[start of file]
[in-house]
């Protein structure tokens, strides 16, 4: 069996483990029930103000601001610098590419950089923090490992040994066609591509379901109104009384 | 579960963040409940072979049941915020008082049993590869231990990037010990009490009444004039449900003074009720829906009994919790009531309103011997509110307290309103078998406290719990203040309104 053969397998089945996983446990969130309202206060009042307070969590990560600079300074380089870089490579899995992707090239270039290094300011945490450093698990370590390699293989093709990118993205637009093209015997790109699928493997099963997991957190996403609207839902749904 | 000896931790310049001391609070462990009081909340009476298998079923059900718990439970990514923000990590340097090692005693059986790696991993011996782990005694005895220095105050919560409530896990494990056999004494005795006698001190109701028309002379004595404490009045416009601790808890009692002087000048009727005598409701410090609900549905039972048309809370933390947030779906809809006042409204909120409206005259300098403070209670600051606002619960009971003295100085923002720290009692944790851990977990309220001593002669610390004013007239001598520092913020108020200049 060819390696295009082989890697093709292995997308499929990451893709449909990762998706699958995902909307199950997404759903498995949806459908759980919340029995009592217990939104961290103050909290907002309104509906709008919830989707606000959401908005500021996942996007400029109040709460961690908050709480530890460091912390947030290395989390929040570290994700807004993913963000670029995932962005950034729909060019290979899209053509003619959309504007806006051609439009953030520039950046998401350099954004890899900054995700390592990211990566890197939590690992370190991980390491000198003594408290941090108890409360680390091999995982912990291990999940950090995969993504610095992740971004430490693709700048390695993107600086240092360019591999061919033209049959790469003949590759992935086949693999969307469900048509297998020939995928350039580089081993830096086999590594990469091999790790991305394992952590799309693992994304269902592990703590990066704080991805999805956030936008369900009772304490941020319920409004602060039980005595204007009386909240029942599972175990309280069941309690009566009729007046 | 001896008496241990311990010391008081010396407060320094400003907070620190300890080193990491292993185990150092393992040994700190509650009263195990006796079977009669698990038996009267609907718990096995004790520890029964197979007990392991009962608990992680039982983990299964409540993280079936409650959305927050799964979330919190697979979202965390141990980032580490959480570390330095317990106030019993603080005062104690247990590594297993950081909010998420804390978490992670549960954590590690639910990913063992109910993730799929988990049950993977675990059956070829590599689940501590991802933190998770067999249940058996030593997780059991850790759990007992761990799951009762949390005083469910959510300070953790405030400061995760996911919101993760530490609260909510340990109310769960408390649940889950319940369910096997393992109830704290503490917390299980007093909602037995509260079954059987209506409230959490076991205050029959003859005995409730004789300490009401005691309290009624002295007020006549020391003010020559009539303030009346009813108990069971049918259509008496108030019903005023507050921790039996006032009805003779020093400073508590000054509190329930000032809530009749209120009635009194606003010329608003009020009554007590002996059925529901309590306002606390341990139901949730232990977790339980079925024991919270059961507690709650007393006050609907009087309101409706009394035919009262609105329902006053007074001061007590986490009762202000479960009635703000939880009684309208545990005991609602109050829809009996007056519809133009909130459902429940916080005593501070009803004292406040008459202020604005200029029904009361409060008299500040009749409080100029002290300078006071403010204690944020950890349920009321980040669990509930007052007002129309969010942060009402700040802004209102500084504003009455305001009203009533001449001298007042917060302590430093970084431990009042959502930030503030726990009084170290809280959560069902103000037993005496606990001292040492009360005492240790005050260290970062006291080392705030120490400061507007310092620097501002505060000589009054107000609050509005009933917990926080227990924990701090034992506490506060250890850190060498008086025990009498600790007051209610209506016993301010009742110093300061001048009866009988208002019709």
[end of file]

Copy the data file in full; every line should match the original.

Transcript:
[in-house]
């Protein structure tokens, strides 16, 4: 069996483990029930103000601001610098590419950089923090490992040994066609591509379901109104009384 | 579960963040409940072979049941915020008082049993590869231990990037010990009490009444004039449900003074009720829906009994919790009531309103011997509110307290309103078998406290719990203040309104 053969397998089945996983446990969130309202206060009042307070969590990560600079300074380089870089490579899995992707090239270039290094300011945490450093698990370590390699293989093709990118993205637009093209015997790109699928493997099963997991957190996403609207839902749904 | 000896931790310049001391609070462990009081909340009476298998079923059900718990439970990514923000990590340097090692005693059986790696991993011996782990005694005895220095105050919560409530896990494990056999004494005795006698001190109701028309002379004595404490009045416009601790808890009692002087000048009727005598409701410090609900549905039972048309809370933390947030779906809809006042409204909120409206005259300098403070209670600051606002619960009971003295100085923002720290009692944790851990977990309220001593002669610390004013007239001598520092913020108020200049 060819390696295009082989890697093709292995997308499929990451893709449909990762998706699958995902909307199950997404759903498995949806459908759980919340029995009592217990939104961290103050909290907002309104509906709008919830989707606000959401908005500021996942996007400029109040709460961690908050709480530890460091912390947030290395989390929040570290994700807004993913963000670029995932962005950034729909060019290979899209053509003619959309504007806006051609439009953030520039950046998401350099954004890899900054995700390592990211990566890197939590690992370190991980390491000198003594408290941090108890409360680390091999995982912990291990999940950090995969993504610095992740971004430490693709700048390695993107600086240092360019591999061919033209049959790469003949590759992935086949693999969307469900048509297998020939995928350039580089081993830096086999590594990469091999790790991305394992952590799309693992994304269902592990703590990066704080991805999805956030936008369900009772304490941020319920409004602060039980005595204007009386909240029942599972175990309280069941309690009566009729007046 | 001896008496241990311990010391008081010396407060320094400003907070620190300890080193990491292993185990150092393992040994700190509650009263195990006796079977009669698990038996009267609907718990096995004790520890029964197979007990392991009962608990992680039982983990299964409540993280079936409650959305927050799964979330919190697979979202965390141990980032580490959480570390330095317990106030019993603080005062104690247990590594297993950081909010998420804390978490992670549960954590590690639910990913063992109910993730799929988990049950993977675990059956070829590599689940501590991802933190998770067999249940058996030593997780059991850790759990007992761990799951009762949390005083469910959510300070953790405030400061995760996911919101993760530490609260909510340990109310769960408390649940889950319940369910096997393992109830704290503490917390299980007093909602037995509260079954059987209506409230959490076991205050029959003859005995409730004789300490009401005691309290009624002295007020006549020391003010020559009539303030009346009813108990069971049918259509008496108030019903005023507050921790039996006032009805003779020093400073508590000054509190329930000032809530009749209120009635009194606003010329608003009020009554007590002996059925529901309590306002606390341990139901949730232990977790339980079925024991919270059961507690709650007393006050609907009087309101409706009394035919009262609105329902006053007074001061007590986490009762202000479960009635703000939880009684309208545990005991609602109050829809009996007056519809133009909130459902429940916080005593501070009803004292406040008459202020604005200029029904009361409060008299500040009749409080100029002290300078006071403010204690944020950890349920009321980040669990509930007052007002129309969010942060009402700040802004209102500084504003009455305001009203009533001449001298007042917060302590430093970084431990009042959502930030503030726990009084170290809280959560069902103000037993005496606990001292040492009360005492240790005050260290970062006291080392705030120490400061507007310092620097501002505060000589009054107000609050509005009933917990926080227990924990701090034992506490506060250890850190060498008086025990009498600790007051209610209506016993301010009742110093300061001048009866009988208002019709």